K applies formal reasoning and mathematical rigor for the highest levels of assurance. It enables developers to define or implement the formal semantics of a programming language in an intuitive and modular way. K also generates an executable, 'correct by construction VM' from its formal specification, which is fast and powerful enough to run real programs and smart contracts. This effectively means that software should perform the required functions and nothing else, for all possible inputs, and have verifiable evidence.

Our long term vision – in association with our partners at Runtime Verification – is to build a K environment where we can just 'plug-and-play' new VMs. You can hear more about the goals of K from the team at Runtime Verification in this video segment from the Cardano monthly show.

The KEVM devnet, which is aimed at the Solidity/Ethereum community, will enable full backward compatibility with Ethereum. Because Solidity is a high-level language similar to JavaScript and C++, it cannot be directly executed by the EVM. Solidity programs must be compiled to assembly language (EVM bytecode) first, so they can run on the KEVM.

KEVM will allow developers to write applications in Solidity, EVM code, or Glow, providing toolkits to compile and deploy them on the devnet for (close to real-world) testing. We also plan to soon add Truffle integration, further increasing developer usability.


Solidity is by far the most popular higher programming language compiling to EVM bytecode, but by no means the only one. One fascinating alternative to Solidity is Glow, developed by our partner MuKn.

Glow is a ‘high-level’ language (other examples of high level languages include JavaScript, Python etc.) designed to allow writing highly secure financial contracts intuitively. Glow follows the 'correct-by-construction' doctrine to avoid common pitfalls and potentially costly bugs. Glow can prove that contracts written in this language have certain desirable properties, no matter what other participants in the contract do or do not do.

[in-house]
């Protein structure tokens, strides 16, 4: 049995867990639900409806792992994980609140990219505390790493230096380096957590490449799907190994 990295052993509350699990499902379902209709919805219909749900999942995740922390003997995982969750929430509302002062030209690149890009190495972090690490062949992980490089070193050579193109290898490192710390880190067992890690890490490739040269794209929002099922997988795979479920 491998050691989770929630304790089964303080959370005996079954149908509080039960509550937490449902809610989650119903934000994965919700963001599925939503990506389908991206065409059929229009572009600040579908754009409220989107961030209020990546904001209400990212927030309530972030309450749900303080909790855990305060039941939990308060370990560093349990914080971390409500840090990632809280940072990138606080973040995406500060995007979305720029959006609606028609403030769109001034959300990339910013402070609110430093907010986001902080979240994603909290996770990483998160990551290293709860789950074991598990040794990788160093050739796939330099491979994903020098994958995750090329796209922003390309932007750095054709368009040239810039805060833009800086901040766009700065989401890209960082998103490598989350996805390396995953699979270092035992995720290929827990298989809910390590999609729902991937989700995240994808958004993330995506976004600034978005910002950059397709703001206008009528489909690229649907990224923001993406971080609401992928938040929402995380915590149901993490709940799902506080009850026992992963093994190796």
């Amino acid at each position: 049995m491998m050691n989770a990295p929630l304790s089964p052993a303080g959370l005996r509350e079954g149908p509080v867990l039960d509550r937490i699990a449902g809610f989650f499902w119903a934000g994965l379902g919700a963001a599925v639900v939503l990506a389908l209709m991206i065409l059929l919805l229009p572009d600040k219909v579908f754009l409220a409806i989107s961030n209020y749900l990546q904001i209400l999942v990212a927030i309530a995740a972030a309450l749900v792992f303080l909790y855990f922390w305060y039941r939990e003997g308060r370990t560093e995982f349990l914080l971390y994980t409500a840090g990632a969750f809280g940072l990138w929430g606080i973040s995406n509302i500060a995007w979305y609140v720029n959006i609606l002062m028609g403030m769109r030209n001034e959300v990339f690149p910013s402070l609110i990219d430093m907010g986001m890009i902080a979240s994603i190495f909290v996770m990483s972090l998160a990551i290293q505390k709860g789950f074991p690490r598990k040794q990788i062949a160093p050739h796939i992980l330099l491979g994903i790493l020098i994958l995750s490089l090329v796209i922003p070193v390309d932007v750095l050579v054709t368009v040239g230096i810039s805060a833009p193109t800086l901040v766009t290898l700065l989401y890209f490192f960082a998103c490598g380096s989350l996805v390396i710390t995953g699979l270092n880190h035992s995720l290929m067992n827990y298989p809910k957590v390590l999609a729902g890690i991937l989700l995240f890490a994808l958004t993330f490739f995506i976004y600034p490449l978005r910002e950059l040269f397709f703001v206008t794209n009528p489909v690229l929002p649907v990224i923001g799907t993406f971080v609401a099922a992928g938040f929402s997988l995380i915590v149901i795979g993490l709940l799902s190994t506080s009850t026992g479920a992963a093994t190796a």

Glow has been designed with interoperability in mind. There will be Glow compilers targeting many diverse platforms and blockchains, making code reuse so much simpler and more practicable.

This will be the next devnet to be deployed. Most of the core development work is now done, ready for final QA and deployment in January 2021.

IELE - A foundation for third-generation blockchains

Full compatibility with the EVM is convenient and attractive to many experienced developers familiar with Ethereum, but KEVM inevitably also inherits the EVM’s weaknesses.

For this reason we’ll offer a more advanced and secure alternative in the form of our IELE devnet. The IELE (pronounced yeah-leh) virtual machine, also being developed by our partner Runtime Verification, is similar to the EVM, but much more secure. For example, it uses arbitrary precision integers, immediately eliminating many of the EVM's vulnerabilities. IELE is also register-based, not stack-based like the EVM, making it much easier for developers to write IELE bytecode by hand directly.

The term IELE describes two things:

  • The IELE VM
  • The IELE assembly language

IELE is a human-readable, blockchain low-level language, meant to serve as the foundation for third-generation blockchains. IELE was designed using state-of-the-art formal methods to address security and correctness concerns in Ethereum, while simultaneously enabling the verification of mathematical correctness of smart contract code that K EVM brings to Ethereum.

IELE represents the next step in the evolution of correct-by-construction, automatically generated implementation concepts. It is built to become the foundation of an entire compiler backend, allowing robust gas optimization, including contracts written in a high-level language that has IELE as its compilation target, like Solidity or Plutus.

Bridges between developer communities

The KEVM, Glow and IELE devnets align closely with Goguen’s key goals: to bring use and utility to Cardano, and build solid, lasting partnerships that contribute to the ongoing growth of our developer ecosystem. We aim to attract as many developers from as many disciplines as possible, to foster versatility and inclusivity.

Alongside Plutus and Marlowe, we hope these devnets present an unrivalled opportunity for developers (in the blockchain-crypto world and beyond) to engage with the Cardano platform, build compelling use cases, and contribute to the growth of the ecosystem.

An exciting future

We hope to provide a clear path towards new developer opportunities that will require close collaboration with many different communities, not least Cardano’s own. And it's one step at a time.

We’re putting the building blocks in place now. Once fully established, the devnets will act as bridges between developer communities, opening up new avenues of communication and cooperation across not just blockchain, but the whole developer ecosystem. Cardano will have permanent backward compatibility with the Ethereum network, keeping pace with any developments in the Ethereum chain. And by broadening the developer base, the Cardano community can help drive the continuing evolution of smart contracts and the decentralized finance (DeFi) space. Another remarkable year awaits. See you on the other side.

Delegating to decentralize and build value

In 2021, we’ll be delegating ada to community stake pool operators who believe their pool can make a positive difference. If that is you, here’s how to apply

10 December 2020 Tim Harrison 5 mins read